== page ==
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ART 1035 (formerly ART 1030) Syllabus

Course Syllabus

ART 1035 (formerly ART 1030) - Introduction to Art (formerly Art Appreciation)

3 Credit Hours

Course Information

Course Description:

The overall purpose of this course is to provide the student with a basic understanding of the visual arts. The first half of the course deals with the nature of art, the evaluation of art, the processes and materials of art. We will examine the formal elements of design and look at a wide variety of both 2D and 3D art works to learn about the processes and tools involved in its creation. The second half of the semester is spent in a chronological study of art from around the world in its cultural setting from the prehistoric to the contemporary.

Note:  Course title and course number changes are effective Fall 2018.

Course Outcomes:

Upon successful completion of this course, students will be able to:

  • understand and use the vocabulary of art
  • identify some of the purposes of art and the roles of the artist
  • distinguish the visual elements & principles of design and explain how they are being used in a given work of art
  • recognize some of the materials and processes involved in the production of a work of art
  • discuss art in a historical and cultural context 
Prerequisites & Co-requisites:


Course Topics:

The course is divided into 10 lessons, presented as Modules 1-10. Each module represents the equivalent of 3 hours of class time. The Modules are organized into 4 Units, each containing 2-3 Modules, with a project and unit test. The student is expected to spend a minimum of 3 additional hours to complete the assignments for each unit. Each unit must be completed before the student may advance to the next level.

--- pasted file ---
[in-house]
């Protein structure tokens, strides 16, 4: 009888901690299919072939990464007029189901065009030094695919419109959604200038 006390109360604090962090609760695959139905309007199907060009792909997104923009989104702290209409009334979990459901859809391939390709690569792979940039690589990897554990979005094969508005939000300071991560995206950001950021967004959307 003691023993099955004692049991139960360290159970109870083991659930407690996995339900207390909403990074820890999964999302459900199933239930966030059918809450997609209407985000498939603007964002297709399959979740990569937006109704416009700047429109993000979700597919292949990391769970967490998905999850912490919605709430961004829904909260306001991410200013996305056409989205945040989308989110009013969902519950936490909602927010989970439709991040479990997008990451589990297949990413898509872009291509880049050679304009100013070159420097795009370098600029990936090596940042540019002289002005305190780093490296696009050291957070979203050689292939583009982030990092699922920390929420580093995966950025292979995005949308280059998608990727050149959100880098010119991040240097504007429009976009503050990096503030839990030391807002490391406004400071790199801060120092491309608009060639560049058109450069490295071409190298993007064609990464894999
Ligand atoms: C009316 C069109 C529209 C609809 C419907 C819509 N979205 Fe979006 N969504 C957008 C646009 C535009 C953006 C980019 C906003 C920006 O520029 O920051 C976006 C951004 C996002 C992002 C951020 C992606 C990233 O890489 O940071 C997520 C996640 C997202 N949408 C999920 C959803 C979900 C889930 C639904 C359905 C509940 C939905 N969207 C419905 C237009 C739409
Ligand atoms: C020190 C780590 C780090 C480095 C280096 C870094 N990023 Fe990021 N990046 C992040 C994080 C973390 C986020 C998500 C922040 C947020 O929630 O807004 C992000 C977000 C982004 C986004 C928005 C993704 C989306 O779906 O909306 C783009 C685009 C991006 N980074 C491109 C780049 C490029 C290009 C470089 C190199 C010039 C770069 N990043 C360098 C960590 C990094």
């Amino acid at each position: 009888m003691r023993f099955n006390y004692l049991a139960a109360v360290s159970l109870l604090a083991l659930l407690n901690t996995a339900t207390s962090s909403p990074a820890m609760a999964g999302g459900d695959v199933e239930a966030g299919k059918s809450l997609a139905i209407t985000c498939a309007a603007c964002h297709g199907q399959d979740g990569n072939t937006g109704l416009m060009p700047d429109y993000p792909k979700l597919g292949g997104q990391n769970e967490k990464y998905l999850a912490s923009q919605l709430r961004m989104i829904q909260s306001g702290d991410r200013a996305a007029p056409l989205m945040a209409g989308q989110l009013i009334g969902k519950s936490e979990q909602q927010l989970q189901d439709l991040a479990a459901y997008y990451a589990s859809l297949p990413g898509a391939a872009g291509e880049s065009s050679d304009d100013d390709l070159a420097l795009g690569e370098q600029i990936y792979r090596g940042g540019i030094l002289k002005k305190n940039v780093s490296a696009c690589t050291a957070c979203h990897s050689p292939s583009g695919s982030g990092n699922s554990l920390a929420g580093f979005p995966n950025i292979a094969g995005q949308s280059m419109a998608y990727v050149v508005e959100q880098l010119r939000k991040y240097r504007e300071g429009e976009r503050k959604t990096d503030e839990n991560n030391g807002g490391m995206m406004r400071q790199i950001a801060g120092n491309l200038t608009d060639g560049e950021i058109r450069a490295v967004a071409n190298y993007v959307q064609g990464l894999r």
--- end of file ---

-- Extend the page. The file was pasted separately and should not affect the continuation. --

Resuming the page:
Specific Course Requirements:

You will be required to visit a museum or gallery in person for Project 1: The Art Show Review. This is the only assignment that is not possible to experience online.

Textbooks, Supplementary Materials, Hardware and Software Requirements

Required Textbooks:

Please visit the Virtual Bookstore to obtain textbook information for this course. Move your cursor over the "Books" link in the navigation bar and select "Textbooks & Course Materials." Select your Program, Term, Department, and Course; then select "Submit."

Supplementary Materials:


Hardware and Software Requirements:

Minimum hardware requirements can be found here.

Minimum software requirements can be found here.

Common applications you might need:

Web Resources:

Purdue OWL Online Writing Lab (for APA, MLA, or Chicago style)

The Writing Center Online Writer's Handbook

Student Resources:
  • Technical support information can be found on the TN eCampus Help Desk page.
  • Smarthinking virtual tutoring is available FREE of charge. to access Smarthinking, visit the course homepage and select Smarthinking under Course Resources. You also view sample sessions to see what Smarthinking offers and how it works.
  • Information on other student issues or concerns can be located on the TN eCampus Student Resources page.

Instructor Information

Please see "Instructor Information" in the Getting Started Module for instructor contact information, virtual office hours, and other communication information. You can expect to receive a response from the instructor within 24-48 hours unless notified of extenuating circumstances.

Participation, Assessments, & Grading

Grading Procedures:

All test are administered online through the class. Proctors may be arranged upon request.

Grading Scale

Point RangeAssigned Grade
  90 - 100  A
  80 - 89  B
  70 - 79  C
  60 - 69  D
  under 60  F


Grading Scale:
Assignments and Projects:
  10 Journal submissions @ 10 points each  100
  10 Discussion posts @ 10 points each  100
  4 Unit Quizzes @ 100 points each  400
  4 Projects @ 100 points each  400
  Total points  1000

Module Topics and Class Pacing

Module 1: The Nature of Art and Creativity (Chapter 1)
                 The Purposes of Art (Chapter 2) 
                 The Visual Elements Chapter 3)